Then another angel came out of the temple in heaven, and he too had a sharp sickle. Then another angel came out from the altar, the angel who has authority over fire, and he called with a loud voice to him who had the sharp sickle, “Use your sharp sickle and gather the clusters of the vine of the earth, for its grapes are ripe.” So, the angel swung his sickle over the earth and gathered the vintage of the earth, and he threw it into the great wine press of the wrath of God. And the wine press was trodden outside the city, and blood flowed from the wine press, as high as a horse’s bridle, for about two hundred miles. (NRSV)

The Scripture meditations I offer each day are based in the daily readings of the Revised Common Lectionary. The readings are designed to move us through the whole of the Bible in a three year cycle; and, they are arranged so that Thursday, Friday, and Saturday readings anticipate the Sunday scriptures, and the Monday, Tuesday, and Wednesday readings reflect on Sunday’s texts. Today’s New Testament lesson is such a reflection on Sunday’s Gospel reading of Christ’s Parable of the Weeds (Parable of the Wheat and Tares).

Jesus made it clear in the parable that it is not our job to weed out evil. This will be done by the angels at the end of the age. Well, here we are in Revelation with a grim look into the future as to how it all shakes-out. And, as you can readily see, it is not a pretty picture. Those among us who are visual learners and picture the words in their minds, their stomachs might just be turning about now.

The entire book of Revelation was originally meant to encourage believers in Jesus to persevere, endure, and keep going in their commitment to Christ. As they were undergoing difficulty and even persecution for their faith, this apocalyptic vision of the Apostle John was to instill hope that it will not always be this way. There is a time coming soon in which the problem of evil will be taken care of, once for all.  Until that final day of judgment comes, we are to hold fast to our faith and continue to keep the commandments of Christ.

Judgment Day by Aaron Douglas 1939
Judgment Day by Aaron Douglas, 1939

The wrath of God has always been an issue with various people throughout the ages. In contemporary theology, it is common to have groups of folks polarized between either making God out to be constantly angry and looking to zap people, or dismissing God’s wraith altogether as some outdated and antiquated idea. Neither of these approaches will do.

God’s anger and wrath exists, yet it is never divorced from God’s love. Rather than viewing wrath and love as two sides of the same coin, I believe a healthier and more biblical understanding is to discern God’s wrath as an expression of God’s love. I will explain….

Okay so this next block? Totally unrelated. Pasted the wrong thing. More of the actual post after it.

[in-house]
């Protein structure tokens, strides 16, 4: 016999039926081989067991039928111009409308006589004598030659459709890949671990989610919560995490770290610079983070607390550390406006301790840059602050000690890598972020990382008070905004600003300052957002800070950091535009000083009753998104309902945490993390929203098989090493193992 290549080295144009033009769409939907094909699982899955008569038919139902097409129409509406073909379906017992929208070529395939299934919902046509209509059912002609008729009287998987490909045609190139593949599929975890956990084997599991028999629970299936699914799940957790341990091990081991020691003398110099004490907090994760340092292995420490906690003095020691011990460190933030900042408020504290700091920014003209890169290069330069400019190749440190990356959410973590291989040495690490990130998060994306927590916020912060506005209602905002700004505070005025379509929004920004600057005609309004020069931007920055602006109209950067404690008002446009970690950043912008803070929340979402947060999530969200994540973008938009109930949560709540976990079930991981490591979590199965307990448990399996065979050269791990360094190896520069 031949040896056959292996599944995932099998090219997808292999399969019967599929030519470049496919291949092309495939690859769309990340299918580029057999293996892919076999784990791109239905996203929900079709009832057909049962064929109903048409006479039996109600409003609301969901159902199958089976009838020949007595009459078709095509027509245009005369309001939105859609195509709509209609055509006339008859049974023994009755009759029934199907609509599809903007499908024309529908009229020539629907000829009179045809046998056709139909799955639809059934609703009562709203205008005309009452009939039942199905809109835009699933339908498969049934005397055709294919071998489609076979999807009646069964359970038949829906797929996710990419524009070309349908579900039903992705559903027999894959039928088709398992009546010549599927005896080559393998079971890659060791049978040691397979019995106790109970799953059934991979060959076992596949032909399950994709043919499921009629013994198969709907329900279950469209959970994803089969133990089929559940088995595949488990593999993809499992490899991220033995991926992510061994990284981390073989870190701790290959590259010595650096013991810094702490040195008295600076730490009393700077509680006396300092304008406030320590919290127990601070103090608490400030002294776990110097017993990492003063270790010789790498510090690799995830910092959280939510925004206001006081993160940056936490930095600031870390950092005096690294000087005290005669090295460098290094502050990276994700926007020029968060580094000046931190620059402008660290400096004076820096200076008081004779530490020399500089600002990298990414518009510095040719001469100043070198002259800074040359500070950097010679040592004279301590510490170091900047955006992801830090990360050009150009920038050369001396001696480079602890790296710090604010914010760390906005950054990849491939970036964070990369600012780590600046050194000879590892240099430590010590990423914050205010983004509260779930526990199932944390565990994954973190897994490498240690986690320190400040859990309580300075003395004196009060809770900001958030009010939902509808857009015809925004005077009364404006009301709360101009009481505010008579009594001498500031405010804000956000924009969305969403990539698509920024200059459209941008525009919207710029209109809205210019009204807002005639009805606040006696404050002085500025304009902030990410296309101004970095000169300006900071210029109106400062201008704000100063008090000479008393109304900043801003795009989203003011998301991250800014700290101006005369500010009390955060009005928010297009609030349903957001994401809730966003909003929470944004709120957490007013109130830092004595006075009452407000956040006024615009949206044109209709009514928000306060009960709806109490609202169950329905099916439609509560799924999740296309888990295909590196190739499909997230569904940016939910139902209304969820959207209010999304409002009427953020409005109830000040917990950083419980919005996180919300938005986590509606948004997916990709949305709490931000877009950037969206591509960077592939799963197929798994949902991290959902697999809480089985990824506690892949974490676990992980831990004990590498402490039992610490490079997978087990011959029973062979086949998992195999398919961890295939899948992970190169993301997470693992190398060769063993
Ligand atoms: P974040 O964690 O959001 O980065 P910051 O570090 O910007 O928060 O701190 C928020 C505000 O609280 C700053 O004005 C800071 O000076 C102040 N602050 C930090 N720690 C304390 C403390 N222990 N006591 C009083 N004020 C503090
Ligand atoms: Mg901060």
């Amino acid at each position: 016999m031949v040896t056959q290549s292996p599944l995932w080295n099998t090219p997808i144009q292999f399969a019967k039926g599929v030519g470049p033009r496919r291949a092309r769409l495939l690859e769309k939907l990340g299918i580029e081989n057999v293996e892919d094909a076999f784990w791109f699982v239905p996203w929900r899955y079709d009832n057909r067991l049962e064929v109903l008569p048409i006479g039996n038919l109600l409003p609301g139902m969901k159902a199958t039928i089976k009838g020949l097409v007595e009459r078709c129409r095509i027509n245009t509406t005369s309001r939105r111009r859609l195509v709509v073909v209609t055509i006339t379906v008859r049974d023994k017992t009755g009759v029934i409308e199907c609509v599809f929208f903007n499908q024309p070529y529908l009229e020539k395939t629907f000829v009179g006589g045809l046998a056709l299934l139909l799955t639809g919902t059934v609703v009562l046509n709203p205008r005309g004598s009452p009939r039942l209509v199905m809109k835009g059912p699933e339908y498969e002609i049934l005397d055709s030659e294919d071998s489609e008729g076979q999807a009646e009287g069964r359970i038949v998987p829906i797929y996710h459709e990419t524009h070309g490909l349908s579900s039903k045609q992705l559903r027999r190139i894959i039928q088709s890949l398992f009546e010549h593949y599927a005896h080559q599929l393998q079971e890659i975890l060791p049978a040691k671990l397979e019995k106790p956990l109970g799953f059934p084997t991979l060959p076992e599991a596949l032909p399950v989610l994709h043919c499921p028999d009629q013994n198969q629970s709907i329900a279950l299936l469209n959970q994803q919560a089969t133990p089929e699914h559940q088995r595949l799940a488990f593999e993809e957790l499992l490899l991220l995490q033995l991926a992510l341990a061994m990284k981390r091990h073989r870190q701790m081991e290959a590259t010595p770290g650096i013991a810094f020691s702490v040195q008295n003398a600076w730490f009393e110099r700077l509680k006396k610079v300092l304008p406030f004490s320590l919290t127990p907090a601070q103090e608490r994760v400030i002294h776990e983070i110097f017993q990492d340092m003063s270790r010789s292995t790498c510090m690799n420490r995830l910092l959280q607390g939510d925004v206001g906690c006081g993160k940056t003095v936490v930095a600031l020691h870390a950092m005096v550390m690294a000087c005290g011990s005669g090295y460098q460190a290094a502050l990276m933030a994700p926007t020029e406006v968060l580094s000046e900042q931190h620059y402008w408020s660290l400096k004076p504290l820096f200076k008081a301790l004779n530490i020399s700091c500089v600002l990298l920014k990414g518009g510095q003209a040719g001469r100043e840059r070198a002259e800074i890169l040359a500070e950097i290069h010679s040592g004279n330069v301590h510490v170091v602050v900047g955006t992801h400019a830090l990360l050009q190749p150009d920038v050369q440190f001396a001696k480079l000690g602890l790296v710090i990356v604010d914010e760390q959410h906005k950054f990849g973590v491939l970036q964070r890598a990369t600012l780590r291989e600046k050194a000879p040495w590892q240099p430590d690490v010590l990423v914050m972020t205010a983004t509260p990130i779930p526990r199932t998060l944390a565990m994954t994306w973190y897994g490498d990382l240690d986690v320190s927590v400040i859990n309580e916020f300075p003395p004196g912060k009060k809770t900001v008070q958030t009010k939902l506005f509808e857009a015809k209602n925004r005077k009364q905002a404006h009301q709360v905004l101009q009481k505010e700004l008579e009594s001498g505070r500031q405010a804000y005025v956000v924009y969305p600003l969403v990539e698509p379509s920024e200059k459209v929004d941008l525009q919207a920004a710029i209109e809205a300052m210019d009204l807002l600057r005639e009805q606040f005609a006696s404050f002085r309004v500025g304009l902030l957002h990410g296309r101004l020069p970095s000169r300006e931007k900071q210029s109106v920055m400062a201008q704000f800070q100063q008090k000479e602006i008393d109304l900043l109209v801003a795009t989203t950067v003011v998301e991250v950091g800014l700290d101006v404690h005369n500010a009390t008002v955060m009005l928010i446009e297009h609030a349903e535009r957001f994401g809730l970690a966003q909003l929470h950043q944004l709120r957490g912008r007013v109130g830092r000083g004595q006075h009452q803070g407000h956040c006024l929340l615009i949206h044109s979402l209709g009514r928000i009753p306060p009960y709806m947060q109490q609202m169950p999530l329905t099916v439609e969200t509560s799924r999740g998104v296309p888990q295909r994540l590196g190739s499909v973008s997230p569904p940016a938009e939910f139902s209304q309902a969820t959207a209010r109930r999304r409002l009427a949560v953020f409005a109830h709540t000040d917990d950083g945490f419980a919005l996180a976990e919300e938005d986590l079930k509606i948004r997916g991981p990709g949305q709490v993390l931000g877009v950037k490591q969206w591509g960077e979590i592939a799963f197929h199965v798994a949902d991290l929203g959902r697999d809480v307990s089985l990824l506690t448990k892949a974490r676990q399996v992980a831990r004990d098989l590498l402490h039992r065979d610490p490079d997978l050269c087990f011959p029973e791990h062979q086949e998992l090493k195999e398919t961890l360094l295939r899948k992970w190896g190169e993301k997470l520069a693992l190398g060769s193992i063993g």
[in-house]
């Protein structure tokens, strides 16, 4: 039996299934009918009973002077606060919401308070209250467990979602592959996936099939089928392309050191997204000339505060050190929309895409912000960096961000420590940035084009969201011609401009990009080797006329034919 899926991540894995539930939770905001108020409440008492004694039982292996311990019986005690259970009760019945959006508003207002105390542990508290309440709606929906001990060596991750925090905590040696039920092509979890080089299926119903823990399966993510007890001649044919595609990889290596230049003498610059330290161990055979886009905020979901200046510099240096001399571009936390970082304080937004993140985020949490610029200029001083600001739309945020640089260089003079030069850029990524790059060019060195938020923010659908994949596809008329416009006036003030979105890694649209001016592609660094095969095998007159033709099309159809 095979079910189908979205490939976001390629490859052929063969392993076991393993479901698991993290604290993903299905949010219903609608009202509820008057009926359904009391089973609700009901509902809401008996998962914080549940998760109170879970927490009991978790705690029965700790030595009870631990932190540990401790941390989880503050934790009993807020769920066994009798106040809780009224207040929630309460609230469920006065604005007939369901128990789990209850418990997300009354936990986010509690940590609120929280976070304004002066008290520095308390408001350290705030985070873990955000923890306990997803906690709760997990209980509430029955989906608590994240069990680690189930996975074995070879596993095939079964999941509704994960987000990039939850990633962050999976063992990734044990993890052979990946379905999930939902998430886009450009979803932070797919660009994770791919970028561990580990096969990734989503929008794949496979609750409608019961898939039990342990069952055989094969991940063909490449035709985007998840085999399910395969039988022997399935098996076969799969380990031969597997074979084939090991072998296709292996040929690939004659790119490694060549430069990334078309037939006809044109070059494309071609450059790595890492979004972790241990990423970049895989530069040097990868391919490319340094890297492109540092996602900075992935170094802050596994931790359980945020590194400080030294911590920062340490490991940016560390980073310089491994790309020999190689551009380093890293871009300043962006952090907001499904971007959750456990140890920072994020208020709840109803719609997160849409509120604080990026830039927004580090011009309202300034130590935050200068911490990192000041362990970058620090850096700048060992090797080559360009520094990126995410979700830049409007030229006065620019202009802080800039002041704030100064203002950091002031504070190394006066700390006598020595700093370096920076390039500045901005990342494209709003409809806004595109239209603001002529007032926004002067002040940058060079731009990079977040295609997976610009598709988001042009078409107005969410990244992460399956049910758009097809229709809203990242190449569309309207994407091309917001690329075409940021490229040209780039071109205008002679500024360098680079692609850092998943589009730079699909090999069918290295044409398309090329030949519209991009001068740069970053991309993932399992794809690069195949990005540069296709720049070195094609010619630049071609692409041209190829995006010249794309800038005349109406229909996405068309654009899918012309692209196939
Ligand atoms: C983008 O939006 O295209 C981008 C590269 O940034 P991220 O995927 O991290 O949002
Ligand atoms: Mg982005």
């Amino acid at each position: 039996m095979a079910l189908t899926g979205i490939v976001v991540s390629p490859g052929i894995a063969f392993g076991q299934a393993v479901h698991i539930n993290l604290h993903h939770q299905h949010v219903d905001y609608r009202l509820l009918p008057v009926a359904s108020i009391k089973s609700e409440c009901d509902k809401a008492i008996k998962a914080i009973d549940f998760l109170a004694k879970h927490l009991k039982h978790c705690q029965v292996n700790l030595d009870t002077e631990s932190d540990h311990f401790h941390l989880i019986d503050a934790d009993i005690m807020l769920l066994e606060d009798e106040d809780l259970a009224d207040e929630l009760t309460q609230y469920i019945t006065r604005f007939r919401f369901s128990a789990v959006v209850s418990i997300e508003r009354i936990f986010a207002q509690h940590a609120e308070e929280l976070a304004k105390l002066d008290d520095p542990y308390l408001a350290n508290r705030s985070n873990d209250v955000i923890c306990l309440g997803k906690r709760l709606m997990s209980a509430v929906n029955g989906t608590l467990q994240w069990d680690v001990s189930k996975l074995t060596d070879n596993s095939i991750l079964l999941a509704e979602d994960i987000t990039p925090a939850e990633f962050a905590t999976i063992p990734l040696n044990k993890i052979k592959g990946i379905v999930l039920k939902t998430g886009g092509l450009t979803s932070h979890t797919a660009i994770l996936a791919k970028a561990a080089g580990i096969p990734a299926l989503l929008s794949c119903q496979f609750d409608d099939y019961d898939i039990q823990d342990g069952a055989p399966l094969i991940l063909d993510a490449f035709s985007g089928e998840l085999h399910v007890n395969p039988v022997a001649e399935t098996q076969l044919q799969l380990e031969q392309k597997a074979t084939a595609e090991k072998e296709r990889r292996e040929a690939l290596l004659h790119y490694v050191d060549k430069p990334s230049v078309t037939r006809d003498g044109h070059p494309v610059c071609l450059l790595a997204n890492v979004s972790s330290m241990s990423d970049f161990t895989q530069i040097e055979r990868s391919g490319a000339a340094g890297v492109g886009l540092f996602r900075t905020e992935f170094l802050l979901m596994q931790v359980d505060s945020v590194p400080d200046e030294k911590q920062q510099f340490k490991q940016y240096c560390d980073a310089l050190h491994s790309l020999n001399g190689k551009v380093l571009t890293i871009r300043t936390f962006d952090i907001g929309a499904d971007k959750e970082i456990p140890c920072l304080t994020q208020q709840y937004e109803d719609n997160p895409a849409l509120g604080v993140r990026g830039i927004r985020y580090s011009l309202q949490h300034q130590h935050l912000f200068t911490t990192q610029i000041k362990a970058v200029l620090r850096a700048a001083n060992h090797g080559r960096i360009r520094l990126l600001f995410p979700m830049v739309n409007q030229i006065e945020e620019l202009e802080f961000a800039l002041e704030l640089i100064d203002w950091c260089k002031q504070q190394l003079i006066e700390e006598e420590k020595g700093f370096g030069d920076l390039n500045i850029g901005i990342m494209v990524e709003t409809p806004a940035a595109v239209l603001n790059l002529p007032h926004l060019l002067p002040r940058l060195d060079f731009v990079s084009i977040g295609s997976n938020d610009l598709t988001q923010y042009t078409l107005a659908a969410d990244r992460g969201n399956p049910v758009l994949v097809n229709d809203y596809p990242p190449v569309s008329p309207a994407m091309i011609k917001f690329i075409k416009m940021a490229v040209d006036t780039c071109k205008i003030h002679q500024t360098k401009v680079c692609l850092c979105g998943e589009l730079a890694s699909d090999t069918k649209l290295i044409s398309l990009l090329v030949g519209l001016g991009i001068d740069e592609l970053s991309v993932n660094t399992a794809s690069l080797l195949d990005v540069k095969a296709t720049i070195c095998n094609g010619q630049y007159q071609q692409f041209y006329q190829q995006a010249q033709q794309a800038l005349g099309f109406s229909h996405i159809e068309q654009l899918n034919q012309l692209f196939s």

When God bends to observe us in the world and sees injustice, war, poverty, oppression, trauma, and abuse from narcissistic people who exalt themselves above others and use them for selfish purposes, I am here to say to that God is not okay with this! Whenever God looks at the world and sees governments, institutions, corporations, and even churches which maintain structures that keep others from becoming all that God intends for them to become, Divine compassion is stirred along with a determination to bring about justice and righteousness.

Only God has the combination of willingness, power, and ability to handle the evil of this world in a way which is both just and loving. I fully realize there are many times when we wonder if God is really watching, or not, and are curious if he is aloof and uncaring to our plight. There is a day when the dramatic will happen, but that day is not today. For now, God is patiently and carefully working his love into the fabric of this world in a way that will not destroy the innocent and compromise the integrity of the righteous.

So, until the time is ripe for God to act in a more decisive manner by equipping angels with scythes and bringing in the final harvest, we experience pain and hurt. We sometimes are misjudged and misunderstood by others. We often get shafted by systems which are supposed to be helping us. We can, however, be assured that God is working behind the scenes, planting seeds of love and grace, and tending to the growth till the time is right to gather the abundant crop. Acting too soon and going off half-cocked without enough information is what we humans tend to do. Not so with God.

So, the fact of the matter is that justice and injustice will co-exist side-by-side for a while. Righteousness and evil will be found together everywhere we go, including our own hearts – holding both our altruistic motives and our evil inclinations.

Sisters and brothers, let us endure, persevere, and be patient. God is good and will not forget your deeds done in faith, your actions inspired by hope, and your work animated by love.

Lord Christ, you came into the world as one of us, and suffered as we do. As I go through the trials of life, help me to realize that you are with me at all times and in all things; that I have no secrets from you; and that your loving grace enfolds me for eternity. In the security of your embrace I pray. Amen.